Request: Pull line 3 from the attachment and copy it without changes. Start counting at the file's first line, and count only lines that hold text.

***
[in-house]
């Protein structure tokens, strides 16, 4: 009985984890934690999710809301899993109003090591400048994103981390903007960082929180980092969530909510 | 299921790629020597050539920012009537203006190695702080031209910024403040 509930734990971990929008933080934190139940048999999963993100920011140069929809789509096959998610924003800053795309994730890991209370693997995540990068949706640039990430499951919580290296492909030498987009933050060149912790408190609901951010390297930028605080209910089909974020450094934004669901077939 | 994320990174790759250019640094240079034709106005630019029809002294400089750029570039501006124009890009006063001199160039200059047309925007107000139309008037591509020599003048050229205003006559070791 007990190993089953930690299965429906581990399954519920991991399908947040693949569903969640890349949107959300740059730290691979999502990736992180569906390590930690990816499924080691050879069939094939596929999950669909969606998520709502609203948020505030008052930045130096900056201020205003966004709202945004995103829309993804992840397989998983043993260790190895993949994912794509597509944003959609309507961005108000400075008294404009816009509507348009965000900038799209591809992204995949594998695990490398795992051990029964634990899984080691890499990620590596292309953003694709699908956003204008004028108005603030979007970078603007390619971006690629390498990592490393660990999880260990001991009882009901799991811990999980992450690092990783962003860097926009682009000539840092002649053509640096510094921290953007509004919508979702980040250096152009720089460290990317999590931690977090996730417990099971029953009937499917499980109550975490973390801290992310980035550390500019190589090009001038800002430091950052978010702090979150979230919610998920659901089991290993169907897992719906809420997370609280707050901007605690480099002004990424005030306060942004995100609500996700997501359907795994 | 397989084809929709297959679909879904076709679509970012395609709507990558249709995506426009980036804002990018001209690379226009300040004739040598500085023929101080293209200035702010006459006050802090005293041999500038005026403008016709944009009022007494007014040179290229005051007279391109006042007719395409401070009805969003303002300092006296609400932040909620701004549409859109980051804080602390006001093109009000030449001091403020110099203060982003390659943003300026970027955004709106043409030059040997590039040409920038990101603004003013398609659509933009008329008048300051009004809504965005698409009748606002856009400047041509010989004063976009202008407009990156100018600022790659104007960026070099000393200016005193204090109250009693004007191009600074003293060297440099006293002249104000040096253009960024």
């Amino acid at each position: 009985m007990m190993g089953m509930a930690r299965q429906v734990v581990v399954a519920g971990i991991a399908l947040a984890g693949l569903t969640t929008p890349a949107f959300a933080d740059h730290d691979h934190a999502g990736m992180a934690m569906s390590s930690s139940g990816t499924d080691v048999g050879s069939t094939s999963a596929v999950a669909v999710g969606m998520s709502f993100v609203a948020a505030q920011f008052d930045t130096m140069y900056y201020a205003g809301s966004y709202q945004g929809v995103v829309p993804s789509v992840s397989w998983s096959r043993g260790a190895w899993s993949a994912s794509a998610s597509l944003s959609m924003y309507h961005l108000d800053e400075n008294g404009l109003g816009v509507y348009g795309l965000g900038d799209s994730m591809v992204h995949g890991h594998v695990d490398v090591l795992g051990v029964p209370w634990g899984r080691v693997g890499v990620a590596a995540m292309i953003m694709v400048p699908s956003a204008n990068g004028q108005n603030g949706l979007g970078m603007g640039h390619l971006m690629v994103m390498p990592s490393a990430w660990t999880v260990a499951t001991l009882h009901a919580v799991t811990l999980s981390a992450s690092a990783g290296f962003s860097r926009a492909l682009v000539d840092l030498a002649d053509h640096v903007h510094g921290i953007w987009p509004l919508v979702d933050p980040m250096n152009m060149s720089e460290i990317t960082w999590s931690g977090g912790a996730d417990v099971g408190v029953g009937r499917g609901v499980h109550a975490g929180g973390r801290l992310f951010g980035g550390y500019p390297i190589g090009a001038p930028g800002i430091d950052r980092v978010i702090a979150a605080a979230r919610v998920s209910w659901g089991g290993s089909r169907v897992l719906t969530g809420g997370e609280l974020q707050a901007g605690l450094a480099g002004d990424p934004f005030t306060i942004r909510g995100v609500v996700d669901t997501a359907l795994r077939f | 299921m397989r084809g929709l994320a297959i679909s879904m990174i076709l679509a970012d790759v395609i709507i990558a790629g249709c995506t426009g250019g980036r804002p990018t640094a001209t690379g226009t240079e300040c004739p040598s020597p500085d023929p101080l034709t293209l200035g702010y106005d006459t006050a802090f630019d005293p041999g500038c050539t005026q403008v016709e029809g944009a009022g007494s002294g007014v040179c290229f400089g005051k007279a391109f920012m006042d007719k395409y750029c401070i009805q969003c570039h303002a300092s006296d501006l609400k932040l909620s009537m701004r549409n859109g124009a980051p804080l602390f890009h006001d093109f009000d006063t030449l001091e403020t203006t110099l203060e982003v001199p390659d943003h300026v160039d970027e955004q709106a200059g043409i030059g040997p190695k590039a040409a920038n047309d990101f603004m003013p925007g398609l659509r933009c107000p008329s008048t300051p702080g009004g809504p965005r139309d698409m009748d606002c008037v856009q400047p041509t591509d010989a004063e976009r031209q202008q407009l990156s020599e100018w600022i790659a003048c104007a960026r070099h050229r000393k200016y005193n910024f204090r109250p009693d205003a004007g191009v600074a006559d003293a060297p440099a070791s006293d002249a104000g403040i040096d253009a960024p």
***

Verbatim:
């Amino acid at each position: 009985m007990m190993g089953m509930a930690r299965q429906v734990v581990v399954a519920g971990i991991a399908l947040a984890g693949l569903t969640t929008p890349a949107f959300a933080d740059h730290d691979h934190a999502g990736m992180a934690m569906s390590s930690s139940g990816t499924d080691v048999g050879s069939t094939s999963a596929v999950a669909v999710g969606m998520s709502f993100v609203a948020a505030q920011f008052d930045t130096m140069y900056y201020a205003g809301s966004y709202q945004g929809v995103v829309p993804s789509v992840s397989w998983s096959r043993g260790a190895w899993s993949a994912s794509a998610s597509l944003s959609m924003y309507h961005l108000d800053e400075n008294g404009l109003g816009v509507y348009g795309l965000g900038d799209s994730m591809v992204h995949g890991h594998v695990d490398v090591l795992g051990v029964p209370w634990g899984r080691v693997g890499v990620a590596a995540m292309i953003m694709v400048p699908s956003a204008n990068g004028q108005n603030g949706l979007g970078m603007g640039h390619l971006m690629v994103m390498p990592s490393a990430w660990t999880v260990a499951t001991l009882h009901a919580v799991t811990l999980s981390a992450s690092a990783g290296f962003s860097r926009a492909l682009v000539d840092l030498a002649d053509h640096v903007h510094g921290i953007w987009p509004l919508v979702d933050p980040m250096n152009m060149s720089e460290i990317t960082w999590s931690g977090g912790a996730d417990v099971g408190v029953g009937r499917g609901v499980h109550a975490g929180g973390r801290l992310f951010g980035g550390y500019p390297i190589g090009a001038p930028g800002i430091d950052r980092v978010i702090a979150a605080a979230r919610v998920s209910w659901g089991g290993s089909r169907v897992l719906t969530g809420g997370e609280l974020q707050a901007g605690l450094a480099g002004d990424p934004f005030t306060i942004r909510g995100v609500v996700d669901t997501a359907l795994r077939f | 299921m397989r084809g929709l994320a297959i679909s879904m990174i076709l679509a970012d790759v395609i709507i990558a790629g249709c995506t426009g250019g980036r804002p990018t640094a001209t690379g226009t240079e300040c004739p040598s020597p500085d023929p101080l034709t293209l200035g702010y106005d006459t006050a802090f630019d005293p041999g500038c050539t005026q403008v016709e029809g944009a009022g007494s002294g007014v040179c290229f400089g005051k007279a391109f920012m006042d007719k395409y750029c401070i009805q969003c570039h303002a300092s006296d501006l609400k932040l909620s009537m701004r549409n859109g124009a980051p804080l602390f890009h006001d093109f009000d006063t030449l001091e403020t203006t110099l203060e982003v001199p390659d943003h300026v160039d970027e955004q709106a200059g043409i030059g040997p190695k590039a040409a920038n047309d990101f603004m003013p925007g398609l659509r933009c107000p008329s008048t300051p702080g009004g809504p965005r139309d698409m009748d606002c008037v856009q400047p041509t591509d010989a004063e976009r031209q202008q407009l990156s020599e100018w600022i790659a003048c104007a960026r070099h050229r000393k200016y005193n910024f204090r109250p009693d205003a004007g191009v600074a006559d003293a060297p440099a070791s006293d002249a104000g403040i040096d253009a960024p």